Well-being and the vocation of the school superintendent.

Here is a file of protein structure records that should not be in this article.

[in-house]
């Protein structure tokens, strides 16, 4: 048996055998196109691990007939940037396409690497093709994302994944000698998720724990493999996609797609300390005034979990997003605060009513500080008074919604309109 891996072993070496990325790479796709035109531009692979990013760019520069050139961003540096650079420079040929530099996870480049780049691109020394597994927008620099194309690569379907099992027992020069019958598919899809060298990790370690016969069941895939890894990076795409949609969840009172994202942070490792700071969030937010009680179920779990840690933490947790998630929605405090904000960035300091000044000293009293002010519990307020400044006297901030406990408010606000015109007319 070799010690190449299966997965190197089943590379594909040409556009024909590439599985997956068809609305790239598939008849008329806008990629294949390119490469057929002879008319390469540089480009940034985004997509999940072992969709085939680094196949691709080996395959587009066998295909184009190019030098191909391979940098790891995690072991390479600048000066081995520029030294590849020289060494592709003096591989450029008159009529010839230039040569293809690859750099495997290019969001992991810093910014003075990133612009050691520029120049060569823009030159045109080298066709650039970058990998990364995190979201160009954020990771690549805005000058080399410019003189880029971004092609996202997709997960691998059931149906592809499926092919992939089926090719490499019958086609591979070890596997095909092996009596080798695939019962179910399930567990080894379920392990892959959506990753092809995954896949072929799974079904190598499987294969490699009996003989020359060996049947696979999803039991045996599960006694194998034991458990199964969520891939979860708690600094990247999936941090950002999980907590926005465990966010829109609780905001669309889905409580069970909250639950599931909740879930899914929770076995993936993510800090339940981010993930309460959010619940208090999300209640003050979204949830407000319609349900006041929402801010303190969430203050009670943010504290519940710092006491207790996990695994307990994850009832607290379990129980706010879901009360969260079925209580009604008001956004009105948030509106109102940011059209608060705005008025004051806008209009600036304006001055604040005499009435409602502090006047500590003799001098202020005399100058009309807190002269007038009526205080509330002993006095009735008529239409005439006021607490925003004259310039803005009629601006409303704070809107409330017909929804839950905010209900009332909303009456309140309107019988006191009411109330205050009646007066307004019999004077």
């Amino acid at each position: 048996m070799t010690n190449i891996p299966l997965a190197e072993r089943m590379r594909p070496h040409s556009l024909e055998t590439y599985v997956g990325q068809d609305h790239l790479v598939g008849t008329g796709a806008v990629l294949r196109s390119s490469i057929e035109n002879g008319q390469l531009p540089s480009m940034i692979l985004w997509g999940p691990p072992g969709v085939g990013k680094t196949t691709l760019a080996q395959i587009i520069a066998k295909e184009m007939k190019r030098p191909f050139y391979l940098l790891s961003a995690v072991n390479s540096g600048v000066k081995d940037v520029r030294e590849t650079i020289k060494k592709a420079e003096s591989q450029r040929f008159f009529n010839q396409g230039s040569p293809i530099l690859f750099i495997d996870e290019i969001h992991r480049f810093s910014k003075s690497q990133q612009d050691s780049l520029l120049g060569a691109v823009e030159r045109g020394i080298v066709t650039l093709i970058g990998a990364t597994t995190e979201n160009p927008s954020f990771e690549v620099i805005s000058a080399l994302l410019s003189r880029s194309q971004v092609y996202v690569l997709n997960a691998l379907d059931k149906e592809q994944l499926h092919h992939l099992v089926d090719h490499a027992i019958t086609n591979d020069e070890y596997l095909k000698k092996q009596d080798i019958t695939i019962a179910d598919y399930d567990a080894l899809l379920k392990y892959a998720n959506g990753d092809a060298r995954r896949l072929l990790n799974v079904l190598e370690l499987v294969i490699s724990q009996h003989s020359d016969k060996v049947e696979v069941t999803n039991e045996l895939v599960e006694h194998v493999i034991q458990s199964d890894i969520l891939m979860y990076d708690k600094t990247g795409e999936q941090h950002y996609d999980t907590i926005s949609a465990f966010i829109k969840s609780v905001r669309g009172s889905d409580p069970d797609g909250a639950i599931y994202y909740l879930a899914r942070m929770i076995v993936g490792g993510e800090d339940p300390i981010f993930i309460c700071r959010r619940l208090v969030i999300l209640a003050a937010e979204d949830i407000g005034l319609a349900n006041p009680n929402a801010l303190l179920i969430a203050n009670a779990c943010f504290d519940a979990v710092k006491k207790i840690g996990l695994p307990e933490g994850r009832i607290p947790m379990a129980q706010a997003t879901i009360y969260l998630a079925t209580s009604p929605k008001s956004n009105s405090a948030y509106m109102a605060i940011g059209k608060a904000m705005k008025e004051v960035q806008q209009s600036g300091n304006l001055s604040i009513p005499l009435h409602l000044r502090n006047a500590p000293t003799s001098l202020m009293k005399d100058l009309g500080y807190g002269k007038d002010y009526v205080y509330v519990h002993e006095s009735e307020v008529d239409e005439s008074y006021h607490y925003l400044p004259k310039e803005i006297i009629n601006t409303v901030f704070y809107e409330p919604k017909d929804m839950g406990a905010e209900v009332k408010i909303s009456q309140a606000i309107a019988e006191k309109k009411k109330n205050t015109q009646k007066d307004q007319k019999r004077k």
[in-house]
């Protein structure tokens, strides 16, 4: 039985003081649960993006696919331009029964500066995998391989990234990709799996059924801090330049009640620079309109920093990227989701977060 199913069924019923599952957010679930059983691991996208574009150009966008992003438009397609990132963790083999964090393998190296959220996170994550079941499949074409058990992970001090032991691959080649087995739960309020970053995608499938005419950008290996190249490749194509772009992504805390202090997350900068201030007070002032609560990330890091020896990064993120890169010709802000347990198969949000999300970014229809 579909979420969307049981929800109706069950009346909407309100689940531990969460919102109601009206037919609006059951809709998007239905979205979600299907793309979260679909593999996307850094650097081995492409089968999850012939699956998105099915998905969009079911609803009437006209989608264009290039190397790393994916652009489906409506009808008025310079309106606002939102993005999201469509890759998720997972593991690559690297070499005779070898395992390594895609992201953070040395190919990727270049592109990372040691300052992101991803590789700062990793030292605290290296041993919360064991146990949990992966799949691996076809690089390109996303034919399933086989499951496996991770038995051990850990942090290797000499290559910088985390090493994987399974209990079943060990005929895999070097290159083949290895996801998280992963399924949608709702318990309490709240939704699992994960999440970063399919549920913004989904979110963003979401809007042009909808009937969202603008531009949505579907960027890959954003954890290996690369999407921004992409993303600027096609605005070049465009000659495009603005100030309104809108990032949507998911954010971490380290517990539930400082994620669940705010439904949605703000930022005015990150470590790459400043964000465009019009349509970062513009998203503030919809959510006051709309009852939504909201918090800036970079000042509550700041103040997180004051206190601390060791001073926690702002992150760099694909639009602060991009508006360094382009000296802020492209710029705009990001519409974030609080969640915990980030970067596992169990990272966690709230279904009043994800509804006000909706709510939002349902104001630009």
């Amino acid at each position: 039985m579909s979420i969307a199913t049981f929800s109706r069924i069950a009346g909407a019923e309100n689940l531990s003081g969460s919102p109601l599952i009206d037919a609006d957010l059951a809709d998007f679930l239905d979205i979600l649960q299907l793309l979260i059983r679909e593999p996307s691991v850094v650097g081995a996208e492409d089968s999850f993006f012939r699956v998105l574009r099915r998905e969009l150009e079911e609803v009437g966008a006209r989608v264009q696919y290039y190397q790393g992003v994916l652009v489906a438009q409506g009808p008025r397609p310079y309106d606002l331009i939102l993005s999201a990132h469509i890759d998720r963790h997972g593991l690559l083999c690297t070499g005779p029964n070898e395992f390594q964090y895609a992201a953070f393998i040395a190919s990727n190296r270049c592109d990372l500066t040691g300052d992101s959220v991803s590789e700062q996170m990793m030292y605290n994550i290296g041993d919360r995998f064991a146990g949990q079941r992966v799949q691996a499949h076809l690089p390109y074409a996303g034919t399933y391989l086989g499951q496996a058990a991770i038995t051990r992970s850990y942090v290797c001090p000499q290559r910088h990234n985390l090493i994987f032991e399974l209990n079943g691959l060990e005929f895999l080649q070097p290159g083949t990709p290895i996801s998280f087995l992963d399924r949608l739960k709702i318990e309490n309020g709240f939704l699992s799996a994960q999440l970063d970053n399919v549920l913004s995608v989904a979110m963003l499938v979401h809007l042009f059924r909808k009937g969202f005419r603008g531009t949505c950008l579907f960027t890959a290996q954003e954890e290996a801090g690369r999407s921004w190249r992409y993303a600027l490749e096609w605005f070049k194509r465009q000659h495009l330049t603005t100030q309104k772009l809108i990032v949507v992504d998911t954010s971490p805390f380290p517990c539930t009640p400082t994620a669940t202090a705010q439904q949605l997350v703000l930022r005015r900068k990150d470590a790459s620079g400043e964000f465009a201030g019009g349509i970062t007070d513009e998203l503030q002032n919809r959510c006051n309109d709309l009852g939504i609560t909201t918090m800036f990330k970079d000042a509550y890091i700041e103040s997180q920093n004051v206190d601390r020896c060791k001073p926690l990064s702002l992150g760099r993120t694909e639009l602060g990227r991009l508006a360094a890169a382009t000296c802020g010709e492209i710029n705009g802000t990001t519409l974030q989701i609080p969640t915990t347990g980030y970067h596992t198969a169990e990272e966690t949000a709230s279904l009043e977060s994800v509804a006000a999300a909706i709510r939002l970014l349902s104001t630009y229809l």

School superintendents face numerous challenges, high demands, and pressures from the community, school board, and stakeholders. State and federal accountability policies and mandates contribute to rising levels of stress for superintendents, which negatively affects their health and well-being. As a result, superintendents are leaving their positions sooner, which impacts a district’s growth and stability. Superintendents who do stay in their positions often experience the negative effects of stress leading up to job burnout. The purpose of this phenomenological case study was to understand the perceptions of school superintendents regarding their well-being and to examine how school superintendents perceive adopting well-being practices to enhance a work-life balance and managing job-related challenges and stresses. Nine superintendents from public and charter school districts in Texas participated in this study. The findings show how superintendents’ biggest sources of stress stem from decision-making and work demands, while support groups, physical health, and vacations promote their well-being the most. Superintendents also consider work-life balance to be essential to their well-being as an imbalance can cause stress to spillover to other areas of their lives. A call for superintendent support groups and networks was voiced to empower superintendents with the tools and guidance needed to succeed and remain effective in their jobs.